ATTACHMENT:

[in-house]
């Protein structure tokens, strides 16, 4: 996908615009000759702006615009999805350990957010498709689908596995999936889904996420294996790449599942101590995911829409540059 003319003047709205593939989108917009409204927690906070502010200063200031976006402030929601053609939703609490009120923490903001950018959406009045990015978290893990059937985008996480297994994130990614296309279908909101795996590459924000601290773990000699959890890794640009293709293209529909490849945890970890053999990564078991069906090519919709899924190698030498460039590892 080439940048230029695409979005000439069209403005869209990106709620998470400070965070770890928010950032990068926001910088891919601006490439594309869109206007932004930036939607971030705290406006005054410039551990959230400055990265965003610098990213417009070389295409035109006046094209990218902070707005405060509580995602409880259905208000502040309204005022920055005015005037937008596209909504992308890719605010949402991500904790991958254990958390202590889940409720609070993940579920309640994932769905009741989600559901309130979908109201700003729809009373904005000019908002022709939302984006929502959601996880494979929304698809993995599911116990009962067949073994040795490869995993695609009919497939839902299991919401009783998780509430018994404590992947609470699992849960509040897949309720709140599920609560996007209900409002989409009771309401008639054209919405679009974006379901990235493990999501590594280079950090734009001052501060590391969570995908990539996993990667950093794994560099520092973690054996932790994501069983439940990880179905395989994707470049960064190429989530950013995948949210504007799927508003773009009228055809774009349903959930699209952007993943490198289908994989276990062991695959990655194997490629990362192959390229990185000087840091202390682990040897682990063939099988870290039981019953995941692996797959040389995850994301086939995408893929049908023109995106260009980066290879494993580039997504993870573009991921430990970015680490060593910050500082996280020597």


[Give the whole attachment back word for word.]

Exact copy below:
[in-house]
């Protein structure tokens, strides 16, 4: 996908615009000759702006615009999805350990957010498709689908596995999936889904996420294996790449599942101590995911829409540059 003319003047709205593939989108917009409204927690906070502010200063200031976006402030929601053609939703609490009120923490903001950018959406009045990015978290893990059937985008996480297994994130990614296309279908909101795996590459924000601290773990000699959890890794640009293709293209529909490849945890970890053999990564078991069906090519919709899924190698030498460039590892 080439940048230029695409979005000439069209403005869209990106709620998470400070965070770890928010950032990068926001910088891919601006490439594309869109206007932004930036939607971030705290406006005054410039551990959230400055990265965003610098990213417009070389295409035109006046094209990218902070707005405060509580995602409880259905208000502040309204005022920055005015005037937008596209909504992308890719605010949402991500904790991958254990958390202590889940409720609070993940579920309640994932769905009741989600559901309130979908109201700003729809009373904005000019908002022709939302984006929502959601996880494979929304698809993995599911116990009962067949073994040795490869995993695609009919497939839902299991919401009783998780509430018994404590992947609470699992849960509040897949309720709140599920609560996007209900409002989409009771309401008639054209919405679009974006379901990235493990999501590594280079950090734009001052501060590391969570995908990539996993990667950093794994560099520092973690054996932790994501069983439940990880179905395989994707470049960064190429989530950013995948949210504007799927508003773009009228055809774009349903959930699209952007993943490198289908994989276990062991695959990655194997490629990362192959390229990185000087840091202390682990040897682990063939099988870290039981019953995941692996797959040389995850994301086939995408893929049908023109995106260009980066290879494993580039997504993870573009991921430990970015680490060593910050500082996280020597």